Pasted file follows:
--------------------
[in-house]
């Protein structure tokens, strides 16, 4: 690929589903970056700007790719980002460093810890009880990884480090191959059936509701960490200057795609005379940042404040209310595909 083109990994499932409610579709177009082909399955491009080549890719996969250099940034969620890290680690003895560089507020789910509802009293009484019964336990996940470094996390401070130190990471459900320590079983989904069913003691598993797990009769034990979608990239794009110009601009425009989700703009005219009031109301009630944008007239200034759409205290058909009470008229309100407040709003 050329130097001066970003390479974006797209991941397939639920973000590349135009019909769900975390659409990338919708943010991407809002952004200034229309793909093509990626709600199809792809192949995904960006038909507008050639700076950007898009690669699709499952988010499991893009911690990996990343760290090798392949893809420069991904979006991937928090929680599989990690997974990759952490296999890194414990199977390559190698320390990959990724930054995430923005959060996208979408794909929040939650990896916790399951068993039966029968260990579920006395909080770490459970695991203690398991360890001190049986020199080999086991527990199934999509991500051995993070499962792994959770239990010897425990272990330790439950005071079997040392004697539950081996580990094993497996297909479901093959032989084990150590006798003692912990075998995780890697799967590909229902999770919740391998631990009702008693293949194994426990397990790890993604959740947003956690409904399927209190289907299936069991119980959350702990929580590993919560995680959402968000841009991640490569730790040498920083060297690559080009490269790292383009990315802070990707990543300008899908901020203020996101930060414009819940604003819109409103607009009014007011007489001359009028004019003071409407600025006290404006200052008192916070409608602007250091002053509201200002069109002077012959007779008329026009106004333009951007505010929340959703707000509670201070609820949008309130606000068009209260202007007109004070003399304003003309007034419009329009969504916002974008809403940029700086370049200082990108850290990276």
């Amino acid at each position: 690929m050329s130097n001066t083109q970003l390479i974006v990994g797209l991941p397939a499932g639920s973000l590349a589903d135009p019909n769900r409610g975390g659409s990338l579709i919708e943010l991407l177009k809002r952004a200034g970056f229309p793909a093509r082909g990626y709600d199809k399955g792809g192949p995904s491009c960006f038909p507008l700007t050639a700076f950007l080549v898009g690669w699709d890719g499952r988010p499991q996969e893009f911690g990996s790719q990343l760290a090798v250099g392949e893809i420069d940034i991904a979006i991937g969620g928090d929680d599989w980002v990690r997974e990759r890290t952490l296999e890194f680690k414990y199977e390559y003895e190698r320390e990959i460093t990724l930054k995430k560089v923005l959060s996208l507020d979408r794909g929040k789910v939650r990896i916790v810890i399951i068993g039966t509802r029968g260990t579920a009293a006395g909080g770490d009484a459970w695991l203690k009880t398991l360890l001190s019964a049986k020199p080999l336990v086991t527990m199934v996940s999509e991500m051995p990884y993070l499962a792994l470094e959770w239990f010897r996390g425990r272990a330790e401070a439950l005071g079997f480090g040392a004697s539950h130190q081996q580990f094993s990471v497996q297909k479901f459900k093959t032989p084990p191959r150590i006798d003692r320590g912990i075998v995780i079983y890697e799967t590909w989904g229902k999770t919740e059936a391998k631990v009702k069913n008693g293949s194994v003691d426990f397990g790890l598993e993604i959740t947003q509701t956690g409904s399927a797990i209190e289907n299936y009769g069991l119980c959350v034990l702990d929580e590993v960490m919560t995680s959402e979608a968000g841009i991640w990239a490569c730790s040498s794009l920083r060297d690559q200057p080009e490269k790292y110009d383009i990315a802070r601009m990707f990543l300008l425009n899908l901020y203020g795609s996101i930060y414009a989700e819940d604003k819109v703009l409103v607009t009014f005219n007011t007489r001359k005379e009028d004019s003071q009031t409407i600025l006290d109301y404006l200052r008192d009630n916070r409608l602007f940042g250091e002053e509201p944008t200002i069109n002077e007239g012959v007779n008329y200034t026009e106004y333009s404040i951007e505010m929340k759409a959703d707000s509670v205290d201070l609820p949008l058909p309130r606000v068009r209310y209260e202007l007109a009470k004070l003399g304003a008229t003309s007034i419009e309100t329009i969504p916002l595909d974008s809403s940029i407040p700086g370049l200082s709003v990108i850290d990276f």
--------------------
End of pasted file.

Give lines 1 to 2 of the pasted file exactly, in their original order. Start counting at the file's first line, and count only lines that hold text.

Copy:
[in-house]
């Protein structure tokens, strides 16, 4: 690929589903970056700007790719980002460093810890009880990884480090191959059936509701960490200057795609005379940042404040209310595909 083109990994499932409610579709177009082909399955491009080549890719996969250099940034969620890290680690003895560089507020789910509802009293009484019964336990996940470094996390401070130190990471459900320590079983989904069913003691598993797990009769034990979608990239794009110009601009425009989700703009005219009031109301009630944008007239200034759409205290058909009470008229309100407040709003 050329130097001066970003390479974006797209991941397939639920973000590349135009019909769900975390659409990338919708943010991407809002952004200034229309793909093509990626709600199809792809192949995904960006038909507008050639700076950007898009690669699709499952988010499991893009911690990996990343760290090798392949893809420069991904979006991937928090929680599989990690997974990759952490296999890194414990199977390559190698320390990959990724930054995430923005959060996208979408794909929040939650990896916790399951068993039966029968260990579920006395909080770490459970695991203690398991360890001190049986020199080999086991527990199934999509991500051995993070499962792994959770239990010897425990272990330790439950005071079997040392004697539950081996580990094993497996297909479901093959032989084990150590006798003692912990075998995780890697799967590909229902999770919740391998631990009702008693293949194994426990397990790890993604959740947003956690409904399927209190289907299936069991119980959350702990929580590993919560995680959402968000841009991640490569730790040498920083060297690559080009490269790292383009990315802070990707990543300008899908901020203020996101930060414009819940604003819109409103607009009014007011007489001359009028004019003071409407600025006290404006200052008192916070409608602007250091002053509201200002069109002077012959007779008329026009106004333009951007505010929340959703707000509670201070609820949008309130606000068009209260202007007109004070003399304003003309007034419009329009969504916002974008809403940029700086370049200082990108850290990276």